Of all the things that have given me reason to believe that West might be open to the idea, none were more convincing than what came out of West’s mouth when he guested on the Dan Patrick Show in March. In addition to crediting this year’s Lakers team for playing hard all season, calling out Magic Johnson for his constant criticisms (even though he didn’t mention him by name), and defending fellow West Virginian, D’Antoni, for doing as good a job as one could expect from a roster he felt wouldn’t have been able to compete, even without all the injuries they’d suffered.
“I watch the Lakers with great interest and I will until I part this earth,” West told Patrick. “Honestly, I root for them. I still want them to win. I know how difficult this season [was], but it’s part of the process of trying to rebuild a team that needs rebuilt.”
When asked what he thought of Kobe calling out the front office, here’s how he responded:
“I really don’t want to get into that. But if I were a player I would never say a word,” You’d like things to be like they were before. But time changes everything. Leadership changes everything. Jerry Buss was a great leader, but he also had the benefit of having some incredible players. They don’t have that kind of talent there today. People should let them try to rework this franchise and give them the opportunity without the constant criticism.”
Regarding Magic Johnson’s criticism, these were his comments:
“It’s easy to criticize when you’re on the sidelines to criticize. It’s easy for fans, particularly players and ex-players to rant and criticize everything they do over there. But it doesn’t help.”
Listen to the entire interview for yourself. The Lakers discussion starts around 5:02:
In just the few minutes in which they spoke about the Lakers, West seemed to have as good of a grasp on things as anyone affiliated with the team. I can’t really blame the front office for not wanting to engage in a war of words with either Magic or Kobe. It’s probably because they lack West’s gravitas. I don’t think the West’s answers would have been any different if he was still a Lakers employee. It’s akin to the difference between someone sounding like they’re giving you an explanation versus someone who sounds like they’re just making excuses.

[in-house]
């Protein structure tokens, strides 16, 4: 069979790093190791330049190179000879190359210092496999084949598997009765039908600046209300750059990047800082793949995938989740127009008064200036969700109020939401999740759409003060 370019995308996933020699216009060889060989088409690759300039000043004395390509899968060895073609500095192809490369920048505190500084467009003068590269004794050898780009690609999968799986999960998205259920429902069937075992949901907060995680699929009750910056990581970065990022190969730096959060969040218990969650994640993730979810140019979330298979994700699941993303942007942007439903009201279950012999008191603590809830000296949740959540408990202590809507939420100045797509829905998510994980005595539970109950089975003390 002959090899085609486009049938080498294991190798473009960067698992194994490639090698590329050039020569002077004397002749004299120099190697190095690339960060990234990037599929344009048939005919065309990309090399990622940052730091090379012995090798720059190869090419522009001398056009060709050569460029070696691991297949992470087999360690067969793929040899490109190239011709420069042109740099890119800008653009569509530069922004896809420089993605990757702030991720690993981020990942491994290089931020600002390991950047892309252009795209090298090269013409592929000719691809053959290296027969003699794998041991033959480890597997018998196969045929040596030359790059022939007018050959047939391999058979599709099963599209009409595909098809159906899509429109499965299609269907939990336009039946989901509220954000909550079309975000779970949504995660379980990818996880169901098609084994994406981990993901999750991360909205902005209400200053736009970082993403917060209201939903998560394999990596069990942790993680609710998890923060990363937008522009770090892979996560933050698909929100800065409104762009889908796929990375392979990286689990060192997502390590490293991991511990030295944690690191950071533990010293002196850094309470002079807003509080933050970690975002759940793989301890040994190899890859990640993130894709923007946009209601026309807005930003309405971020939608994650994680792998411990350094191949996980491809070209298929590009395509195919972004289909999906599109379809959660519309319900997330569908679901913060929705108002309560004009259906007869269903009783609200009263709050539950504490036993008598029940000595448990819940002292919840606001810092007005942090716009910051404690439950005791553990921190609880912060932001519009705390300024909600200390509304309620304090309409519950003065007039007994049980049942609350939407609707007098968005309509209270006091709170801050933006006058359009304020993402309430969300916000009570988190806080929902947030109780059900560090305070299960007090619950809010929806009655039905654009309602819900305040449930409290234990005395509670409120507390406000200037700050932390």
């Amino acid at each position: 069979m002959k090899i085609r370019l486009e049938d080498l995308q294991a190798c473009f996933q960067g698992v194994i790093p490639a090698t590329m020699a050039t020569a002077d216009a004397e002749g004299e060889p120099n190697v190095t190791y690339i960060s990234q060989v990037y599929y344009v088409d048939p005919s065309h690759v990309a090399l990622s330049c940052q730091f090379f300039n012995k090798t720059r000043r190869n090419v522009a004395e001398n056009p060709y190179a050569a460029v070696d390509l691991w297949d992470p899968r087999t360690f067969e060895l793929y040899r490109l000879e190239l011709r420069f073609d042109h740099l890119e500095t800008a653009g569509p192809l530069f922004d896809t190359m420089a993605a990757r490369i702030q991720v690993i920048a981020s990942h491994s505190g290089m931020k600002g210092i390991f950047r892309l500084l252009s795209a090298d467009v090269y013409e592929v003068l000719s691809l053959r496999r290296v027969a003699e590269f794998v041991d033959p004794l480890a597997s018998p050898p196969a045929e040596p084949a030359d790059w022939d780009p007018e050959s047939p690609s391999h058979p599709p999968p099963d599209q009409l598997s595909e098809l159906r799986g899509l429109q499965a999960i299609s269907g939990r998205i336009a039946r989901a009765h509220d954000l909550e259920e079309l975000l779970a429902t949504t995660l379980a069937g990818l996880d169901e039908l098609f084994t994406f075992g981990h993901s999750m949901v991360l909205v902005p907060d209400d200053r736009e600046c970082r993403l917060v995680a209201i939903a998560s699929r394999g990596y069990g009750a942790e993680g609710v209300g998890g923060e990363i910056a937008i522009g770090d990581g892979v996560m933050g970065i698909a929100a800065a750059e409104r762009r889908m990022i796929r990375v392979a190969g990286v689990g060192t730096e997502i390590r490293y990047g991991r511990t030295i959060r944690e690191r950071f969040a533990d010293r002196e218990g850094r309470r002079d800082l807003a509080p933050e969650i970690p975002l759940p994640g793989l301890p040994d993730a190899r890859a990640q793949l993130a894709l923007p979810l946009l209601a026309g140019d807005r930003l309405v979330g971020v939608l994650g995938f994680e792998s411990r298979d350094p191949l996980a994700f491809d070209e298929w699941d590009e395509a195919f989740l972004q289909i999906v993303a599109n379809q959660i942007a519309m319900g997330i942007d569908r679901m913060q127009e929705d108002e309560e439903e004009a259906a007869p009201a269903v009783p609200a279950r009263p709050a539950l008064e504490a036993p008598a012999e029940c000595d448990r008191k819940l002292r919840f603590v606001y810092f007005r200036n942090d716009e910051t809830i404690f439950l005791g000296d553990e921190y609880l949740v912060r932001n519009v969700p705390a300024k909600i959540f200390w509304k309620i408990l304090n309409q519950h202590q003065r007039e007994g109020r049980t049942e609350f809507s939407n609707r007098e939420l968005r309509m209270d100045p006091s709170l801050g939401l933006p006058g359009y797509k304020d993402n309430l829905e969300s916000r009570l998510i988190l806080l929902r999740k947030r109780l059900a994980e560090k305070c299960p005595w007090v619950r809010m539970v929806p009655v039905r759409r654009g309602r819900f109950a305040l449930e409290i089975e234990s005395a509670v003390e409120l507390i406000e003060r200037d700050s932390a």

West has never shied away from a challenge. He accepted a job with the Grizzlies after a season in which the team went 23-59. The current state of the Lakers presents a challenge, but at least they’ve already gone through the really hard part. Armed with a ton of cap space, a lottery pick, a head coaching vacancy, and Steve Nash’s $9 million expiring contract, there’s plenty of work to be done. West doesn’t have to worry about feeling extraneous or redundant. His presence alone would be significant, no matter how much or how little time he’s around.
However, I’m not suggesting they put him on the payroll and give him a symbolic title just so they can put his picture in the media guide for credibility. It’s essential that he be given enough responsibilities so that he not only has a personal stake in the the team’s return to glory, but so that he legitimately deserves to share in the credit when, not if, it happens.
Lakers Nation Best Of: Top 5 Jerry West Lakers Moments